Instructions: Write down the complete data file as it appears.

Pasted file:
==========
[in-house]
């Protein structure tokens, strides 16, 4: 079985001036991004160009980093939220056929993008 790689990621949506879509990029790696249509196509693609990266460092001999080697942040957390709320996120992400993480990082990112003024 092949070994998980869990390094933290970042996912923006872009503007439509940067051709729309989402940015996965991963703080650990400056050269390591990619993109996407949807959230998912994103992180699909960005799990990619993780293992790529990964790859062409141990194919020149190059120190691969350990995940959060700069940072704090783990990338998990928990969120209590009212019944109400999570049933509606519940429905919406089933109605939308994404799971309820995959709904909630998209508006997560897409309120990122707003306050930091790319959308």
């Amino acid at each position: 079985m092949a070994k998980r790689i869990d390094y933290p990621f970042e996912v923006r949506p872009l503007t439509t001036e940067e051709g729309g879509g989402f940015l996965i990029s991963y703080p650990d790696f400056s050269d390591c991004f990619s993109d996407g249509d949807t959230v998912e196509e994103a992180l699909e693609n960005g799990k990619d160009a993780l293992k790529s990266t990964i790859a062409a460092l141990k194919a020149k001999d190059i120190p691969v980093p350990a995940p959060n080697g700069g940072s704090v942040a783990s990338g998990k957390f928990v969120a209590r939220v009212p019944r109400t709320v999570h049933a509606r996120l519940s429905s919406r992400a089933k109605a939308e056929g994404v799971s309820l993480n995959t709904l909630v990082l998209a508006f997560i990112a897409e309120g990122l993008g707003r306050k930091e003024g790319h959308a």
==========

[in-house]
């Protein structure tokens, strides 16, 4: 079985001036991004160009980093939220056929993008 790689990621949506879509990029790696249509196509693609990266460092001999080697942040957390709320996120992400993480990082990112003024 092949070994998980869990390094933290970042996912923006872009503007439509940067051709729309989402940015996965991963703080650990400056050269390591990619993109996407949807959230998912994103992180699909960005799990990619993780293992790529990964790859062409141990194919020149190059120190691969350990995940959060700069940072704090783990990338998990928990969120209590009212019944109400999570049933509606519940429905919406089933109605939308994404799971309820995959709904909630998209508006997560897409309120990122707003306050930091790319959308």
């Amino acid at each position: 079985m092949a070994k998980r790689i869990d390094y933290p990621f970042e996912v923006r949506p872009l503007t439509t001036e940067e051709g729309g879509g989402f940015l996965i990029s991963y703080p650990d790696f400056s050269d390591c991004f990619s993109d996407g249509d949807t959230v998912e196509e994103a992180l699909e693609n960005g799990k990619d160009a993780l293992k790529s990266t990964i790859a062409a460092l141990k194919a020149k001999d190059i120190p691969v980093p350990a995940p959060n080697g700069g940072s704090v942040a783990s990338g998990k957390f928990v969120a209590r939220v009212p019944r109400t709320v999570h049933a509606r996120l519940s429905s919406r992400a089933k109605a939308e056929g994404v799971s309820l993480n995959t709904l909630v990082l998209a508006f997560i990112a897409e309120g990122l993008g707003r306050k930091e003024g790319h959308a």